Sex is probably the one subject you don’t bring up with your parents, but it’s the main topic of conversation when Theresa Clark, 56, visits senior centers in Philadelphia.
“Will I have a chance to talk about Eddy today?”
My response: “Sure, tell me more about Eddy.”
Older adult: “Eddy is my vibrator.”
Funded by a grant from Philadelphia Corporation for Aging, Clark’s workshop helps seniors understand the distinction between sex and sexuality. “It’s not just what’s going on between our legs,” says Clark. “It’s about the ongoing need for intimacy, affection, warmth and sensuality.”
Sexuality a lifelong journey
The workshop dispels the myths about sexual health and aging. Think sex ends with your Medicare card? Guess again.
“Sexuality begins in utero as we are developing as human beings and ends with our death,” says Clark. “It is the total expression of who we are as human beings. It encompasses our whole psychosocial development — our values, attitudes, physical appearance, beliefs, emotions, attractions, our likes/dislikes, our spiritual selves, and is influenced by our values, culture, socialization, politics, and laws.”
In her workshops, Clark refers to the “Circles of Sexuality” model developed by Dennis Dailey, an expert on aging. The five circles are: intimacy, sensuality, sexual identity, sexual health and reproduction, and sexualization.
“As we age, our desire for sex may diminish, but our need for caring, comforting and intimate touch is as strong as ever,” says Clark. “Even if you (or your partner) are ill or have physical disabilities, you can engage in touch and/or intimate acts and thereby benefit from closeness with another person.”
Clark points out that for some LGBT people, romance and intimacy may begin at 50 or 60 or later. “Many of us were closeted or married for much of our lives,” says Clark. “Some waited until their family was grown, after divorce or the death of their spouse before coming out. For them, expressing intimacy in a long-awaited relationship is alive and well.”
Confidence, honesty and safety
But what if seniors can’t afford the multiple surgeries that keep Hollywood celebrities from aging? Clark doesn’t shrink from discussions about decreased muscle tone and strength, weaker bladders, drying vaginas, lower libidos and sagging boobs and bellies. But she balances these changes with the independence and self-confidence that come with age.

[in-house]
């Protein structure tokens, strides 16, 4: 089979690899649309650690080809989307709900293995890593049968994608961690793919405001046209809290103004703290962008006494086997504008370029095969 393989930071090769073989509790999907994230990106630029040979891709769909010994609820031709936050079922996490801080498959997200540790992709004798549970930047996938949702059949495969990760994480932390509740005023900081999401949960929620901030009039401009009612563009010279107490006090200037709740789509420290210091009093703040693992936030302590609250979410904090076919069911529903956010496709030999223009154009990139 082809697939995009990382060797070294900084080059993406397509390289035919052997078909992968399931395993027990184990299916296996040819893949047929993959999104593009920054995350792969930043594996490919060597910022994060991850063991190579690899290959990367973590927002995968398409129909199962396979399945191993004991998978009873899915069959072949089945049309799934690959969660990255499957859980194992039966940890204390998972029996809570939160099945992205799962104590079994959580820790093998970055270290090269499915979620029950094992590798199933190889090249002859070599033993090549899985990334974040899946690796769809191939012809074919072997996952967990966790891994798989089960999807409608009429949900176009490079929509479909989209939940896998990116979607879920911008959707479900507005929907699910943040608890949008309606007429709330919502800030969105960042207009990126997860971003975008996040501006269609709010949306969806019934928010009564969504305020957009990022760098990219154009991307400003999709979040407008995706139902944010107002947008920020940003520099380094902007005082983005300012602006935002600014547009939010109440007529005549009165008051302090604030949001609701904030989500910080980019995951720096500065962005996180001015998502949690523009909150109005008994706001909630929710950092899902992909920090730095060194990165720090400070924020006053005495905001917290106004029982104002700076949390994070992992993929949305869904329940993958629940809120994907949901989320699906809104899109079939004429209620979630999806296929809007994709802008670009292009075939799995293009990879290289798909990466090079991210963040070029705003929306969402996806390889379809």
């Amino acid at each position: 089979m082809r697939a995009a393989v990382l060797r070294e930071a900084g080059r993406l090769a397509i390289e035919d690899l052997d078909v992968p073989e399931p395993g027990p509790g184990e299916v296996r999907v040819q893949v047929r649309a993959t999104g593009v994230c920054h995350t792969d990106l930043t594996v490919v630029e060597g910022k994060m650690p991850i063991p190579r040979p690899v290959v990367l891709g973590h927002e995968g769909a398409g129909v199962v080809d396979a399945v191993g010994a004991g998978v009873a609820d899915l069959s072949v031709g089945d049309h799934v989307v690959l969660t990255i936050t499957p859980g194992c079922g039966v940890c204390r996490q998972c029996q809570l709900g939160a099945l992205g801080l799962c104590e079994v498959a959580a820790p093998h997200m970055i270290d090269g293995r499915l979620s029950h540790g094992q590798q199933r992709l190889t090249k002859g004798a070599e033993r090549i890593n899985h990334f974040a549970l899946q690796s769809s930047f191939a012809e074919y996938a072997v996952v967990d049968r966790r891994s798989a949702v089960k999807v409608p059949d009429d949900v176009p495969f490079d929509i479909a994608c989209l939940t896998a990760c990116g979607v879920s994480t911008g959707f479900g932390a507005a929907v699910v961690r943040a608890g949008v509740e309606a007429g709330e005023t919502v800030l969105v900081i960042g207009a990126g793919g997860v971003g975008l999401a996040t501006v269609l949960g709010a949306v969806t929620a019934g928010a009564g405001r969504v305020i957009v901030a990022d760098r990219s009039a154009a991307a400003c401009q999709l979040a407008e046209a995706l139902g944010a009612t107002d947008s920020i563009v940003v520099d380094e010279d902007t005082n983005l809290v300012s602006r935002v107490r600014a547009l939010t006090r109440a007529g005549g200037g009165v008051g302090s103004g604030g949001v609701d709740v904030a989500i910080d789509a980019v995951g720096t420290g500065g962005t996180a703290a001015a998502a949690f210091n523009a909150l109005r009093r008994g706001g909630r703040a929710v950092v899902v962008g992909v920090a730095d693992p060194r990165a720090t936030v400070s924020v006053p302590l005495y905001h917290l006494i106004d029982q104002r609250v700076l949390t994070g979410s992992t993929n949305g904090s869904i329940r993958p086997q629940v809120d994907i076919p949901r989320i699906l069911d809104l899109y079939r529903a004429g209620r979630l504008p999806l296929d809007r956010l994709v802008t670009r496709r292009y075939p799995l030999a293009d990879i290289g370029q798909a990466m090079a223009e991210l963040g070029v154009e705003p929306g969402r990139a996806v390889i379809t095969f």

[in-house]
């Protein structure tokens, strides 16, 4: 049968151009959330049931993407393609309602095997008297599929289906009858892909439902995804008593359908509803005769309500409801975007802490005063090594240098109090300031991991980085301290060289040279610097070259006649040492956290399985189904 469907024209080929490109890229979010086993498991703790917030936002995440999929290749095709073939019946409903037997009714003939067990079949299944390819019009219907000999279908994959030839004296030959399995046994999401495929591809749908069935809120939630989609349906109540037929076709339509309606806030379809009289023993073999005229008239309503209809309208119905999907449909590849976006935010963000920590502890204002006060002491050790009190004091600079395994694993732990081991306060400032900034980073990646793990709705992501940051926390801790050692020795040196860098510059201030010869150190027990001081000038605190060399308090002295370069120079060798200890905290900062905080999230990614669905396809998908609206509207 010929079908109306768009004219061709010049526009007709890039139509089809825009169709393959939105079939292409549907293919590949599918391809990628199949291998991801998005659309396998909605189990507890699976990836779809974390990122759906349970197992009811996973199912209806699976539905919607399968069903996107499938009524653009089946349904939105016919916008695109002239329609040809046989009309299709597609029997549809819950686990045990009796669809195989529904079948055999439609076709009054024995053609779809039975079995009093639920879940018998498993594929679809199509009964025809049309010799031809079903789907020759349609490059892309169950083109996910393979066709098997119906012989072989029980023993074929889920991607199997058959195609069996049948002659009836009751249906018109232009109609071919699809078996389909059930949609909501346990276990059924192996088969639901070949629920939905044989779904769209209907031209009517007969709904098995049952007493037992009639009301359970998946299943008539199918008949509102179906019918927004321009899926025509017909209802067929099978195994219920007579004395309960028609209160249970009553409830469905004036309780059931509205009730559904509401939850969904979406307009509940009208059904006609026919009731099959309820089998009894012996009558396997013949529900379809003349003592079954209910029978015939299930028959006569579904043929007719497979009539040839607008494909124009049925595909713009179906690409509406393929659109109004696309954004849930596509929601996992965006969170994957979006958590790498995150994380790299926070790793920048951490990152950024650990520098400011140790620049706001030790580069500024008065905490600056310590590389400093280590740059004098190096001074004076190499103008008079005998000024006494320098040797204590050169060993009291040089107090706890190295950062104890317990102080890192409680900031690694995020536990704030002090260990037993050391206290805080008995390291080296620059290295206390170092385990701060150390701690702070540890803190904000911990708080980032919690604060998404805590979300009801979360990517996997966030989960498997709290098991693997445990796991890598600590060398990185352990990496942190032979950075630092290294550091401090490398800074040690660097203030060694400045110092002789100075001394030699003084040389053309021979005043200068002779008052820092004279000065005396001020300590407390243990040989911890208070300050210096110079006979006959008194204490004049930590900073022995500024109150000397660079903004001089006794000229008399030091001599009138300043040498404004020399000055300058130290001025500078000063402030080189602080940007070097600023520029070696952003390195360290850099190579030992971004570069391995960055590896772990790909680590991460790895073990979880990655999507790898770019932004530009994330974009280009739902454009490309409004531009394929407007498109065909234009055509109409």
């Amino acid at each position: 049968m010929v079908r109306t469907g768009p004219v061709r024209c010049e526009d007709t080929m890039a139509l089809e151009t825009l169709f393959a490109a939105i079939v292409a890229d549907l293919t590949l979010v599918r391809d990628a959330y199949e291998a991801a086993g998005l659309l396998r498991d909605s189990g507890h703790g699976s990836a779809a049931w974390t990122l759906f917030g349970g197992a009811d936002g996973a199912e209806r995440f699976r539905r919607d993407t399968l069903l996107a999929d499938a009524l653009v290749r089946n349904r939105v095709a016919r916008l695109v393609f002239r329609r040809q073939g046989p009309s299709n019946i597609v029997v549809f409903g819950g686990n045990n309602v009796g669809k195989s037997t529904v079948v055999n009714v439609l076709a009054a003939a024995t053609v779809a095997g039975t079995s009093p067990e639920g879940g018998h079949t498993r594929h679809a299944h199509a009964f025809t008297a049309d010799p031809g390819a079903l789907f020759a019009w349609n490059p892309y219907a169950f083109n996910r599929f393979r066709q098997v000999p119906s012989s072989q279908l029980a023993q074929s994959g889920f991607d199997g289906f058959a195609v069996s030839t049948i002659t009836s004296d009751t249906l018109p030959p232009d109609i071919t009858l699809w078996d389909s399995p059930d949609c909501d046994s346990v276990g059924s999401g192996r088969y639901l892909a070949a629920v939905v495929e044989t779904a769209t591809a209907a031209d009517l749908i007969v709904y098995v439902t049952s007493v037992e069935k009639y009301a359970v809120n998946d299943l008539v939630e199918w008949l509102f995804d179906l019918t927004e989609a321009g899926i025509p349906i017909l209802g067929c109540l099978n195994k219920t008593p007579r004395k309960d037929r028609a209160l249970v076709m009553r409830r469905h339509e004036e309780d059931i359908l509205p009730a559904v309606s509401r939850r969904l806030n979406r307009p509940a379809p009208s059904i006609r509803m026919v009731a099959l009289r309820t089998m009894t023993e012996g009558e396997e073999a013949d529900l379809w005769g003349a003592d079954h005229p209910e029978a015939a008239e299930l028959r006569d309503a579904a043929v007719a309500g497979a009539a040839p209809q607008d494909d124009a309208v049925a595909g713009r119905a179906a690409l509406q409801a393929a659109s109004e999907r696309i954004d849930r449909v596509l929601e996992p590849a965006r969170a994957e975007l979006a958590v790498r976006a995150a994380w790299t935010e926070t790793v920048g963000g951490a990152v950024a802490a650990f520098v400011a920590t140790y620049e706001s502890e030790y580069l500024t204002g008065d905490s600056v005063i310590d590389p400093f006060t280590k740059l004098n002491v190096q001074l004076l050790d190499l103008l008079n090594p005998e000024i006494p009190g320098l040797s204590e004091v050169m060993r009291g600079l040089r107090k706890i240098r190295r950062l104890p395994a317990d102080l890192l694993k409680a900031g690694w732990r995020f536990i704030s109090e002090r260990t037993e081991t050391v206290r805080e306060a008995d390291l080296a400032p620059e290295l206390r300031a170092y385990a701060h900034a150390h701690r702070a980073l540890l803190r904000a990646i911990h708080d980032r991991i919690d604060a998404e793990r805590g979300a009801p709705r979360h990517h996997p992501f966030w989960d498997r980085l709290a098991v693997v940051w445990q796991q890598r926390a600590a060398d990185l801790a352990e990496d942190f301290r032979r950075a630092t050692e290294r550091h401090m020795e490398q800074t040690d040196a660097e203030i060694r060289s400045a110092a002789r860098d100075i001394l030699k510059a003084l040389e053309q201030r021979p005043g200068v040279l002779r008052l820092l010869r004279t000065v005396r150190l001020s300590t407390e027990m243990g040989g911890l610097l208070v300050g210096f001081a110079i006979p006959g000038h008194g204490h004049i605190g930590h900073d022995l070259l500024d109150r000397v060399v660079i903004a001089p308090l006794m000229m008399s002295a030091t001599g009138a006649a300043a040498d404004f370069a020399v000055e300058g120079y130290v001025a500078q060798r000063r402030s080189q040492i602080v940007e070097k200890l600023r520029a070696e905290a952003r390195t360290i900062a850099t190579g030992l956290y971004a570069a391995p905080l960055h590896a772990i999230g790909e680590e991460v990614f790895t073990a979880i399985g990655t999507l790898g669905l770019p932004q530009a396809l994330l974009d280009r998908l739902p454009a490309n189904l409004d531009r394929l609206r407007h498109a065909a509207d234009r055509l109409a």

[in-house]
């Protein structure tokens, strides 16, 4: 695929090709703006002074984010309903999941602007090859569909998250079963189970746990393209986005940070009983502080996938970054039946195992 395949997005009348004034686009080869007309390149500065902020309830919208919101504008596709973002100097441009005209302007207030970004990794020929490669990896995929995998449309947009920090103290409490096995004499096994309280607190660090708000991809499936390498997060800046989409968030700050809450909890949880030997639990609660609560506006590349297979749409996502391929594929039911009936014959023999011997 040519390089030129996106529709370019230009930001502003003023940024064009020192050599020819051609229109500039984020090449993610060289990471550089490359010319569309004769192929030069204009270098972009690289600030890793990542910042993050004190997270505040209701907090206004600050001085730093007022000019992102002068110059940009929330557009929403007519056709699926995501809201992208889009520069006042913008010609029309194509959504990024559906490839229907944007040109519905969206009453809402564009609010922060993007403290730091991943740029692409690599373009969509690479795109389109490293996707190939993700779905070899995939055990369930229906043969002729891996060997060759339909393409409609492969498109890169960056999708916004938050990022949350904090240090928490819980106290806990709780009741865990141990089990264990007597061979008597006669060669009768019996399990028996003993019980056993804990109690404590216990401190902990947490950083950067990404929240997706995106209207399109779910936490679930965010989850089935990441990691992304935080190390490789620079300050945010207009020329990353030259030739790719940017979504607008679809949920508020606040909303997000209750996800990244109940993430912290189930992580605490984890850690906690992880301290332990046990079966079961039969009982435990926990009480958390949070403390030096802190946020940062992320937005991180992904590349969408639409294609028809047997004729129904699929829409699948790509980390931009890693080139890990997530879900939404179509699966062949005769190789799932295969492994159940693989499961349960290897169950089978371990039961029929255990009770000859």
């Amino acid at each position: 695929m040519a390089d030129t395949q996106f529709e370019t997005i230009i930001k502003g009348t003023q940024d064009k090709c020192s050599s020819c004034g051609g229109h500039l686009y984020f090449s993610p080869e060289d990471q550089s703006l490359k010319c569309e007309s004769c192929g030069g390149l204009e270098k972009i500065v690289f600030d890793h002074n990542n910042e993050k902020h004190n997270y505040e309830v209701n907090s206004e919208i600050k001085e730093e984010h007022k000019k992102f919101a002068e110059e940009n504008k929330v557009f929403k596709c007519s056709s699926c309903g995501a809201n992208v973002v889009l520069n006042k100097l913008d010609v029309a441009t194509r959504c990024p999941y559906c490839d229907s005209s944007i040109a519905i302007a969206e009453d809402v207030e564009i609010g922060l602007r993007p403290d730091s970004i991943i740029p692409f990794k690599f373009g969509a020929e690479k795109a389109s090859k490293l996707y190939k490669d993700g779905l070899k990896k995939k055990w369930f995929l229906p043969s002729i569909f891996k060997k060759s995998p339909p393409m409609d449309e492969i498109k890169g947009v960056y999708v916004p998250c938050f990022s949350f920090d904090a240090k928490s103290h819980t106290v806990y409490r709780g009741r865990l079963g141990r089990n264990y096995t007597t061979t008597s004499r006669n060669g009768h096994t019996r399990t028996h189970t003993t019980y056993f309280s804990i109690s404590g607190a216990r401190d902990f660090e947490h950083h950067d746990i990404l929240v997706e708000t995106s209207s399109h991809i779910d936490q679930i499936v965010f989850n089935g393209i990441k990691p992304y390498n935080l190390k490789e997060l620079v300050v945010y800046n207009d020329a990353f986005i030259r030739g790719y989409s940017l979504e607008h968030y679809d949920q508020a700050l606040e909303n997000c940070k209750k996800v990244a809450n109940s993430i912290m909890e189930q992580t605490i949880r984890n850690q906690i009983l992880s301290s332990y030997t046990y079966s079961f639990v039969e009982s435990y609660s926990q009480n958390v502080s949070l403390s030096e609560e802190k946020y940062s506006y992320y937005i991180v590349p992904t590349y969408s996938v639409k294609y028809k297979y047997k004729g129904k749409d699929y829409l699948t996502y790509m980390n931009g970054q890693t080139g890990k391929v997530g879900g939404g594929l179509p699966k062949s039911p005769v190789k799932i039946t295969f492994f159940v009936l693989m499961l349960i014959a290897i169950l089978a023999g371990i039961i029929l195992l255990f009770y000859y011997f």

“No matter your gender, you may feel better about your body at 72 than you did at 22. And, it is likely that you now know more about yourself and what makes you excited and happy. If you can accept aging as natural, you’ll not only feel better, you’ll also be more attractive to others. Confidence and honesty can be sexy and appealing,” she says.
Clark, who has a master’s degree in public health and community health education, has been on the front lines of sex education for over 25 years. She is a member of the Consortium on Sexuality and Aging and an adjunct instructor at Arcadia University.
Part of Clark’s mission is to remind senior citizens that their age doesn’t protect them from HIV and other STDs. As prevention services coordinator at ActionAIDS in Philadelphia, she stresses the importance of using condoms, lubricating gels and safe-sex practices. Clark teaches seniors living with HIV how to have “safe, sexy sex.” (Studies project that by 2015, more than half of people living with AIDS will be over 50.)
Clark also educates social and health-care agencies across Pennsylvania about the aging LGBT community. “Once you get outside the city, these agencies are often inexperienced in dealing with gay, lesbian, transgender and bisexual individuals,” says Clark. “We educate them to make sure that the senior LGBT community is treated with respect and receives the same quality of service as anyone else.”